To defend land and territorial rights in our region is a long and very difficult road to travel. Máxima Acuña knows this, but she is determined not to give up.
Among the hundreds of people who participated in the 2nd Annual Forum of Environmental Human Rights Defenders, the presence of Máxima Acuña did not go unnoticed. Protagonist of the documentary "The Illusion of Abundance," which was screened at the opening of the event, Máxima received numerous expressions of support and affection, and she was highlighted in the meeting's panels, organised by the Economic Commission for Latin America and the Caribbean (ECLAC).
"The film portrays what has happened, but it is not everything, it is only a part of it," says Máxima, seated on the edge of the stage in the main hall, where seconds before sustained applause reflected the enormous impact that watching the documentary had on its audience, especially while in the company of its protagonists. To recount everything she has lived through "I would need days, even weeks," she adds, emphasising, her voice on the verge of cracking, "it is one thing to narrate the conflicts once they have happened, but it is quite another to live through them."
"I have been beaten, mistreated, even attacked with stones, in a cowardly fashion, sometimes by 200, 300 people, including police and people from the company. What can I do against them?" she wonders aloud in front of the auditorium.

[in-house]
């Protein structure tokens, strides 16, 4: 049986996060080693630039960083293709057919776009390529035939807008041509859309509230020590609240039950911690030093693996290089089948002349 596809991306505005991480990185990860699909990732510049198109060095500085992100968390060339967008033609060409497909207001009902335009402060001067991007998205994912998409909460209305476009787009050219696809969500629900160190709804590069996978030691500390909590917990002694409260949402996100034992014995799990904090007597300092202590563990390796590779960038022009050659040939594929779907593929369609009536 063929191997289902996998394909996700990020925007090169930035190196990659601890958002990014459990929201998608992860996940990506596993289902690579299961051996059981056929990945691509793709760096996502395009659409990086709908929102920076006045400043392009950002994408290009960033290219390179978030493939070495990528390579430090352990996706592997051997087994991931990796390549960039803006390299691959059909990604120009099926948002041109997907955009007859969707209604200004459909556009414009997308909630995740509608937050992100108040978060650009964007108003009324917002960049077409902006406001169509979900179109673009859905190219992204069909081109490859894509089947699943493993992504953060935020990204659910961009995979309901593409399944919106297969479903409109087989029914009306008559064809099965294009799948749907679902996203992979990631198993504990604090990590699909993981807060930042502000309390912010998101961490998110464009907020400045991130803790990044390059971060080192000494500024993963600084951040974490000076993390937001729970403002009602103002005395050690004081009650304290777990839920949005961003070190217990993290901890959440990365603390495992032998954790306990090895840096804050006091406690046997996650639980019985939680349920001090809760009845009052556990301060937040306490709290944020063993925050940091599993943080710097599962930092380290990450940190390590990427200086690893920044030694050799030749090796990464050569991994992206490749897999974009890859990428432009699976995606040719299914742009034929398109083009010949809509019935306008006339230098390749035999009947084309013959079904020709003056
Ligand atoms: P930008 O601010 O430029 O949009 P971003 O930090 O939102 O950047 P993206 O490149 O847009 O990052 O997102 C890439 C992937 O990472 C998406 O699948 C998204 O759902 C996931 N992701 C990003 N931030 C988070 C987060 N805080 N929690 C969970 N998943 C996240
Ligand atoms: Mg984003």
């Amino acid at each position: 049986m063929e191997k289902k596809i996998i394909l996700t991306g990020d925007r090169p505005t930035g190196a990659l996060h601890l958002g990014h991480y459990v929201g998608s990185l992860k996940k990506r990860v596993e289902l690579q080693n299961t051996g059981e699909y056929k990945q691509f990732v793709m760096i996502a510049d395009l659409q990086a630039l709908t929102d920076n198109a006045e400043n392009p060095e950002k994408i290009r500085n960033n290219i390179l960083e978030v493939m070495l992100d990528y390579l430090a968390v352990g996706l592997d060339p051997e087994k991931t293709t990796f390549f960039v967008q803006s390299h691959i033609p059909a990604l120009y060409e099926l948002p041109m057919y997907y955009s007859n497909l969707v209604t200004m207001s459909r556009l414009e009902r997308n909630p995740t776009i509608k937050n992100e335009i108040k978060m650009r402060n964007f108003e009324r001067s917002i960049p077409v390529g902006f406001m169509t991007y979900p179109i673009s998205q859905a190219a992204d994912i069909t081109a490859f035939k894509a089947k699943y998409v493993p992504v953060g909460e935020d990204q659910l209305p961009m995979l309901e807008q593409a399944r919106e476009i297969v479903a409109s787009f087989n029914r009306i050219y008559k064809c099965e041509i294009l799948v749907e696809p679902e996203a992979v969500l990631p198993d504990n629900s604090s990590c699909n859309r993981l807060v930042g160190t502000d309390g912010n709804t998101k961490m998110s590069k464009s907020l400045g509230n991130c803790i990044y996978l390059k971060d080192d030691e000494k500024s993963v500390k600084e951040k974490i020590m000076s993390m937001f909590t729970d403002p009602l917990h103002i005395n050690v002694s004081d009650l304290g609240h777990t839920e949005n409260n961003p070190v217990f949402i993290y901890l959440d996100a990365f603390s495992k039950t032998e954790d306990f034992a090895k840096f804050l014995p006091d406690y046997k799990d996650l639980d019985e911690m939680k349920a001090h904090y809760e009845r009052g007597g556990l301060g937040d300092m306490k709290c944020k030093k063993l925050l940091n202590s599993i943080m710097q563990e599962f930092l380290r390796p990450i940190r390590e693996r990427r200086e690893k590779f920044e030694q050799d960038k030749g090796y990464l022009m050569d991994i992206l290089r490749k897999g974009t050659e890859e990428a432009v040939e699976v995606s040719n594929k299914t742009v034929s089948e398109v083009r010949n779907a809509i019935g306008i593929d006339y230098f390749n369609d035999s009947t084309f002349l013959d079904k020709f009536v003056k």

Many of the faces of those who listen to her are covered in tears, but they stay laser-focused on her story. Her courage and commitment moves and inspires.
STANDING UP TO A MINING GIANT
Máxima and her husband Jaime Chaupe bought almost 25 hectares of land in 1994 in front of the Laguna Azul, in the hills of Sorochuco, more than 3,000 metres above sea level. They built their adobe house there and have been living there ever since, with their children, working the land for a living.
THAT LAND IS NOT ONLY THEIR HOME, IT IS ALSO THEIR LIVELIHOOD.
In 2011, the Yanacocha mining company (now 100% owned by the US company Newmont) tried to evict Máxima from her home in Cajamarca, in the northern part of the country. Newmont argued that it bought the Acuña property and surrounding land from the local community in 1997. Laguna Azul, along with three other lagoons in the area, provides water for more than 40,000 people. The Yanacocha mining company, through its Conga Project, planned to dry up the lagoons in order to exploit the gold and copper deposits underneath.
Máxima peacefully resisted the intimidation and beatings that accompanied eviction attempts. "The company entered my land, burned my huts, my belongings, my food. I knelt down and cried, but they had no mercy. They took everything I had," she explains.
After several attempts to evict them, the company sued the Chaupe-Acuña family for aggravated usurpation. The Provincial Court of Celendín sentenced them to almost three years in prison, to pay almost USD 2,000 in reparations to the mining company and to leave their land. But in December 2014, the Cajamarca Criminal Court of Appeals acquitted the family.
HER FIGHT BECAME A SYMBOL OF RESISTANCE TO THE INTERESTS OF LARGE MINING COMPANIES AND THE VIOLATION OF HUMAN RIGHTS IN PERU AND AROUND THE WORLD.
In 2016  she won the Goldman Prize, a highly prestigious award in the field of environmental advocacy, which further boosted her notoriety. Articles about her case multiplied on international news portals.
THE DEMAND FOR JUSTICE REMAINS URGENT